Within the Community Forest of Arcata, California there is a small park. It is a park where trees have been cleared rather than planted.
The Arcata Community Forest is dominated by coast redwood (Sequoia sempervirens(Lamb. ex D. Don) Endl.). Some of the redwoods are quite large and in some areas the canopy is closed. Very little light gets down to the forest floor which is generally covered with ferns.
So if you want a place for children to play and for people to have picnics or just relax for a while, it is best to select a small area for clearing and for planting grass. This is different than many municipal parks where trees are planted and carefully nurtured.
The land that makes up this forest has been used for many things by many people. It furnished game and fish for the Wiyot people until the 1850’s. Most of the area was logged in the 1880’s. It was then used for grazing and other things until the city purchased the land over several decades.
It became the first municipally-owned forest in California in 1955 and served primarily as the city water supply watershed until 1963. Since that time it has been managed for wildlife habitat, sustainable timber harvesting, education, but primarily as a recreation area. Small very low impact timber harvests help pay for the maintenance of the forest land and the trails.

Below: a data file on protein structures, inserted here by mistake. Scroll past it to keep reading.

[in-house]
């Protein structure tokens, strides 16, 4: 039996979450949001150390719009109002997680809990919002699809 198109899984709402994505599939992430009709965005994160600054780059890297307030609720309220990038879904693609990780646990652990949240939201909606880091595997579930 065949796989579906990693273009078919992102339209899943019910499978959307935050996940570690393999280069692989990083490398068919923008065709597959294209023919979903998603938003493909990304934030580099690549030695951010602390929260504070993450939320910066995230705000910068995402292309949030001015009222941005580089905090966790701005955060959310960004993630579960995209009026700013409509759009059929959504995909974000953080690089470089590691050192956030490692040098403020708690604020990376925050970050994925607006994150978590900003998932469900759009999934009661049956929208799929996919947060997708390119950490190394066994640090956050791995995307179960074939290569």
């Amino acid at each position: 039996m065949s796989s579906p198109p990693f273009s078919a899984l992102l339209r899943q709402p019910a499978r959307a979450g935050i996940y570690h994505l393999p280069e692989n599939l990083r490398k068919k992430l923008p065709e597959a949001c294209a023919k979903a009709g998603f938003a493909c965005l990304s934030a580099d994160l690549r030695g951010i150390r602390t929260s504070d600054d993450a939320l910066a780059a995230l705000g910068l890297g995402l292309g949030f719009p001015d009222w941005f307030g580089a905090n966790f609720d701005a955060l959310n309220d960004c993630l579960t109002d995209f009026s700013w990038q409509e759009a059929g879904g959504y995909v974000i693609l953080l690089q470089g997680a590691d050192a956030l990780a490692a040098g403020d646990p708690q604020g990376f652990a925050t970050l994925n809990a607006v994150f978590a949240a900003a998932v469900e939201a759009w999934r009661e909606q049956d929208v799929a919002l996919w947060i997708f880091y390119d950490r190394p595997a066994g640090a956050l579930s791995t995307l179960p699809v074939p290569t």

There are more than 10 miles (16 km) of named trails in the 793 acre (321 hectare) forest. These trails are used for running, walking, horse riding, and mountain biking. The area is hilly and provides challenging terrain, but the trails are treasured by the community. The Community Forest is adjacent to several neighborhoods and to Humboldt State University, so it is convenient for many residents to access the trails. They are a great place for a tough workout, a leisurely stroll, or for quiet contemplation. These forestlands and the trails are important defining characteristics of the City of Arcata.
The City of Arcata owns another forest of over 1,440 acres (583 hectares) called the Jacoby Creek Forest. But the Arcata Community Forest is the one that residents know the best.
See you in the forest!
Some information came from: http://www.cityofarcata.org/departments/environmental-services/city-forests